Should I Become a Commercial Underwriter?
A commercial underwriter writes insurance policies for non-residential real estate properties. They analyze information on insurance documents to determine risk, decide whether an offer to insure a property should be made and write insurance policies to cover potential losses. They also determine appropriate coverage amounts and premium costs for commercial property policies. Travel to aid in the assessment of properties might be required.
|Degree Level||Bachelor's degree|
|Degree Field||Risk management and insurance|
|Certification||Employers often expect underwriters to pursue certification|
|Experience||On-the-job training is offered in lieu of experience|
|Key Skills||Detail-oriented, mathematical aptitude, good judgment, decision-making interpersonal, analytical and comprehension skills, ability to use financial analysis and document management software programs|
|Salary||$64,220 per year (2014 median salary for all insurance underwriters)|
Sources: U.S. Bureau of Labor Statistics, O*Net Online.
Step 1: Earn a Bachelor's Degree
Although the U.S. Bureau of Labor Statistics (BLS) states that employers prefer to hire individuals who have a bachelor's degree, there is no specific area of study to work in this field. However, prospective commercial insurance underwriters are encouraged to complete a bachelor's program that includes courses in finance, business, mathematics and economics. Bachelor's degree programs focusing on risk management and insurance are available. Classes in these programs cover topics, such as commercial risk management and insurance, risk management theory, insurance operations and business statistics.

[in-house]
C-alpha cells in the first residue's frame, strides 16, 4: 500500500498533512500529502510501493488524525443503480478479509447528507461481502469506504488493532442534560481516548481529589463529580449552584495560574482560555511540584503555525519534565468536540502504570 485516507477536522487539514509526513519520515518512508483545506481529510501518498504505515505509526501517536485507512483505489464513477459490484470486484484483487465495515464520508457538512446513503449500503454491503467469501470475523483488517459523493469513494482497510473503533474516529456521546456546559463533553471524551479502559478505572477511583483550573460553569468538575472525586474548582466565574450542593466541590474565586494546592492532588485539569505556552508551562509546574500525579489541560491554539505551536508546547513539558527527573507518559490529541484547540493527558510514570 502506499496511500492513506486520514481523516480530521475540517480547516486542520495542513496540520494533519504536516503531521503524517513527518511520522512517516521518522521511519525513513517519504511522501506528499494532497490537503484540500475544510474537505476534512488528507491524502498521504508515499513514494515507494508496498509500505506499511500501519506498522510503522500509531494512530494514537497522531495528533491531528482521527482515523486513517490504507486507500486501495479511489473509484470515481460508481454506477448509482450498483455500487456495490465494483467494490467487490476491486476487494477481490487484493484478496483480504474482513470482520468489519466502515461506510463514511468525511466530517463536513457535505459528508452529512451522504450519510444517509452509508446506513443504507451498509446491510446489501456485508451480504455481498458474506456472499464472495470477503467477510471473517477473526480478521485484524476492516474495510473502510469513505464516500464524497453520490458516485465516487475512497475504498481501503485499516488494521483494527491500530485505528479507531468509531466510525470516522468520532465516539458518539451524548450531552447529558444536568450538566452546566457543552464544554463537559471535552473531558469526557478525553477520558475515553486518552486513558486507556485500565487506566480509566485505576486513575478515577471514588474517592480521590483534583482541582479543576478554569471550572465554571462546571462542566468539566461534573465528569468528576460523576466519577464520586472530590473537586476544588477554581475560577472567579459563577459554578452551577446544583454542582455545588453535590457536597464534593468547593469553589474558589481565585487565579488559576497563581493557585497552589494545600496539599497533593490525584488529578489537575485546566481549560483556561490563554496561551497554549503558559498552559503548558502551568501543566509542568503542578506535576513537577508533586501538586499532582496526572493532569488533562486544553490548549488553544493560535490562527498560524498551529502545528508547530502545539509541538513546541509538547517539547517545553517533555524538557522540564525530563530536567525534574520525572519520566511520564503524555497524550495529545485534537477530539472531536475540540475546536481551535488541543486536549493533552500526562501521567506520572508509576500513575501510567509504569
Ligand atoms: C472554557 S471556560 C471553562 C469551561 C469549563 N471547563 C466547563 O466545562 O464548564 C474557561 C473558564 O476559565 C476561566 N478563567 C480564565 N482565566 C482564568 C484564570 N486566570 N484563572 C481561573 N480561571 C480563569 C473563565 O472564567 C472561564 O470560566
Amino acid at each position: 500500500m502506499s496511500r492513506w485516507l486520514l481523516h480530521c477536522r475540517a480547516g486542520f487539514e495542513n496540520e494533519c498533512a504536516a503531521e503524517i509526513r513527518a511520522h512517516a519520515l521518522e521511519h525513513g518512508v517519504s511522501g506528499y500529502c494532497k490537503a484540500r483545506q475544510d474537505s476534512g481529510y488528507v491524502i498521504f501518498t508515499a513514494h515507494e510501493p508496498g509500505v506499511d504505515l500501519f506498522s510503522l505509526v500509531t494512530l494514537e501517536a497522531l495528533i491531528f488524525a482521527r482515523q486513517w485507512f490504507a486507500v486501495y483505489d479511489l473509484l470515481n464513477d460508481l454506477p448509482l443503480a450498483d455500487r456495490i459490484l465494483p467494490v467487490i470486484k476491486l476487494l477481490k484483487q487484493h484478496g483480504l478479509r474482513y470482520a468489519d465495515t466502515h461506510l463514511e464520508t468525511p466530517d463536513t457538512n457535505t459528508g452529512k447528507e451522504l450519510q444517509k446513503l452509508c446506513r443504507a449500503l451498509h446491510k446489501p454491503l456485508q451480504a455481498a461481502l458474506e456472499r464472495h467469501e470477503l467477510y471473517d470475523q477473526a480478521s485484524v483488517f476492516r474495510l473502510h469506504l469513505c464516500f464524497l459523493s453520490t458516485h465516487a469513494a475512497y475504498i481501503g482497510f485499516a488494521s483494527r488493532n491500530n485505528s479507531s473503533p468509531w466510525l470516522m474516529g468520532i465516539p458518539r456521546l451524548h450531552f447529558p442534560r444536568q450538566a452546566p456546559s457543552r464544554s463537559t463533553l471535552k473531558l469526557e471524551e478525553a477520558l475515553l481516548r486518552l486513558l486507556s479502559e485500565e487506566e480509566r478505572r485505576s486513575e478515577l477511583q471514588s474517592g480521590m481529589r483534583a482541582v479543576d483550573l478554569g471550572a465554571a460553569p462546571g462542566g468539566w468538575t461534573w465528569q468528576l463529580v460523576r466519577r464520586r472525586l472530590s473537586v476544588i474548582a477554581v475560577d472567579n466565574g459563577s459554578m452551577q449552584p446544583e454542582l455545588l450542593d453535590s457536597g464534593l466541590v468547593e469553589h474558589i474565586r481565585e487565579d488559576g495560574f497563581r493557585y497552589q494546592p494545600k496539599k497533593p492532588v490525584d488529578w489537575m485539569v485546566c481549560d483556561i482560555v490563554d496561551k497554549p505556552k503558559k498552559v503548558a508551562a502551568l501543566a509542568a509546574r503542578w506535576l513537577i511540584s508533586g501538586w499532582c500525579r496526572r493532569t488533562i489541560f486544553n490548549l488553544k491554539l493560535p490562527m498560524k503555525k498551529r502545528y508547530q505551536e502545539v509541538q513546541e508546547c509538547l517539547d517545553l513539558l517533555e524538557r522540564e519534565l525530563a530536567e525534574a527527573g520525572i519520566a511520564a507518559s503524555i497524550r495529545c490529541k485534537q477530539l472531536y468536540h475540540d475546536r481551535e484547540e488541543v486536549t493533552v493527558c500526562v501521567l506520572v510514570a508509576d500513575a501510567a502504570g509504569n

- Complete an internship or field experience. Bachelor's degree programs may offer students the ability to complete an insurance and risk management-related internship or field experience. These experiences introduce students to the job tasks they may be required to perform in their future careers. Additionally, internships provide networking opportunities, which may make it easier for a student to find a job after graduation.
Step 2: Get On-the-Job Training
The BLS states that insurance underwriters normally do not need experience to begin working in the field, but that many times underwriters receive some form of on-the-job training. To learn the functions of the job, new commercial underwriters typically work under the supervision of a more senior-level underwriter. In this trainee role, they learn how to identify common risks and use standard underwriting applications to perform analysis.
Step 3: Earn Certification for Career Advancement
The BLS notes that certification is often required to be considered for advanced job opportunities, such as a senior underwriter or underwriting manager. The Insurance Institute of America offers the Chartered Property Casualty Underwriter (CPCU) credential. Professionals with at least three years of experience as an underwriter are eligible to sit for this certification exam. This certification, which is considered the premier credential in the field of underwriting, requires passing several exams.